Imaging: Radiographs are the mainstay of imaging of traumatic injuries to the pediatric skeleton. As a general rule, two orthogonal views are obtained to assess for fracture at nonosteoarticular locations and an additional oblique view at osteoarticular locations. At some locations, normal anatomy limits the value of orthogonal projections (i.e., the pelvis). At other locations, unique projections are helpful for delineation of anatomy (i.e., an axillary view of the shoulder, and a sunrise view of the knee). When imaging a long bone, both the proximal and distal joints must be included.

Contralateral comparison views are not routinely obtained, but frequently aid in differentiating normal developmental variation from pathology.22 Comparison views are most helpful in areas of complex anatomy such as the elbow. Normal variants are common and may mimic fracture.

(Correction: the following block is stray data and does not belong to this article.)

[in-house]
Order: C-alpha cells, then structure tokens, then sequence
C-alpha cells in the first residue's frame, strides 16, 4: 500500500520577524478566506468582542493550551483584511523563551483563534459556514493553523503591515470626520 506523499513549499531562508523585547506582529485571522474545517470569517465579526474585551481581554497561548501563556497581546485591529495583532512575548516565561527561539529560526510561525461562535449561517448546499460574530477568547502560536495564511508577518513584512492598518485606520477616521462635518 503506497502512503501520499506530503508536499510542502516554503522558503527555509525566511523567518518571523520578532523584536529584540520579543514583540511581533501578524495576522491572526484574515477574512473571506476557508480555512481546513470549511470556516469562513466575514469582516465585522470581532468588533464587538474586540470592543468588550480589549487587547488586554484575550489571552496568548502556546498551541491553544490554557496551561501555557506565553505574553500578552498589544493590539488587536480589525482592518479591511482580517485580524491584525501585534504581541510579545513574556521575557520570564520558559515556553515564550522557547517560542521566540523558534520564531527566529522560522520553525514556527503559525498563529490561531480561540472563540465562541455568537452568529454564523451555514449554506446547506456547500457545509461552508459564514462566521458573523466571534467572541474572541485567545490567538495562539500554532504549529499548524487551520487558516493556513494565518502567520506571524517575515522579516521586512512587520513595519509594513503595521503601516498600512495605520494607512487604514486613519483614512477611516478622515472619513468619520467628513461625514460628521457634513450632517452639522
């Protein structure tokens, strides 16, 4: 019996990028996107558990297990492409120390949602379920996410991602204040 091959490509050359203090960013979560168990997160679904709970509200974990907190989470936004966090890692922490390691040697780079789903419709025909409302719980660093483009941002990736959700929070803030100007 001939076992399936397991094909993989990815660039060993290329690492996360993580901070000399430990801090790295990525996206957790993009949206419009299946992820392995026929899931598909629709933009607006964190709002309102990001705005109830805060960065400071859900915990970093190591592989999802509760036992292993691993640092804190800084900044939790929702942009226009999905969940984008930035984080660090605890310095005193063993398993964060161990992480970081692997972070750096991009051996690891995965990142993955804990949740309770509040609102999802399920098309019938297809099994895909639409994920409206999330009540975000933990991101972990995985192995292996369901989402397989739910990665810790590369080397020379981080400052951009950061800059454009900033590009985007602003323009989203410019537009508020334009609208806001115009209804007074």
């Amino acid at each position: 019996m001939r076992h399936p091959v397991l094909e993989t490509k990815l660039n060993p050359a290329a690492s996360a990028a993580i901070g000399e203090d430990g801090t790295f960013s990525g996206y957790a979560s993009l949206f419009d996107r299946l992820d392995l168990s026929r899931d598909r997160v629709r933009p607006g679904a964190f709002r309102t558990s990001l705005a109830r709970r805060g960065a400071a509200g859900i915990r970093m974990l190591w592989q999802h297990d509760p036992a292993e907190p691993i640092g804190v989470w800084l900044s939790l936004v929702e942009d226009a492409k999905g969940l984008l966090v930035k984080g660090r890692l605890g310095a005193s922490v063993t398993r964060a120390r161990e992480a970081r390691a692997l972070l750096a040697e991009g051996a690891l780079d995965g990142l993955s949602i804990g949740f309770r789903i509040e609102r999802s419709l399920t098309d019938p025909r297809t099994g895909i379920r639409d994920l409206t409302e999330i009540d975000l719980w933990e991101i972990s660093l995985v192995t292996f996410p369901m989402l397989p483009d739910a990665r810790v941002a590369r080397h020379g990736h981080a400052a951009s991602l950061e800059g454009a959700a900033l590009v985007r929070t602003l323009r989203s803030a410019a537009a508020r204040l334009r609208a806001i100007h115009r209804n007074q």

At certain sites and with complex patterns of injury, CT is very helpful in diagnosing fractures and delineating the anatomy of fracture planes and resultant deformity. Occasionally, MRI or ultrasonography can be used to diagnose fractures in children; however, these modalities excel in delineating associated soft tissue injury rather than osseous injury. Ultrasonography, however, may be particularly helpful in infants whose epiphyses are not yet ossified. It also can be used to detect lipohemarthrosis as an indirect sign of fracture or to aid in diagnosis of an occult fracture.23 The cartilaginous epiphysis is well seen with ultrasonography, and its relationship and continuity with an adjacent metaphysis can be readily assessed. With the increasing capabilities of cross-sectional imaging, nuclear scintigraphy is less utilized than in the past. Nonetheless, scintigraphy can be a valuable tool to identify an occult fracture. Bone scans typically become positive 24 to 48 hours after a fracture.

Plastic Fractures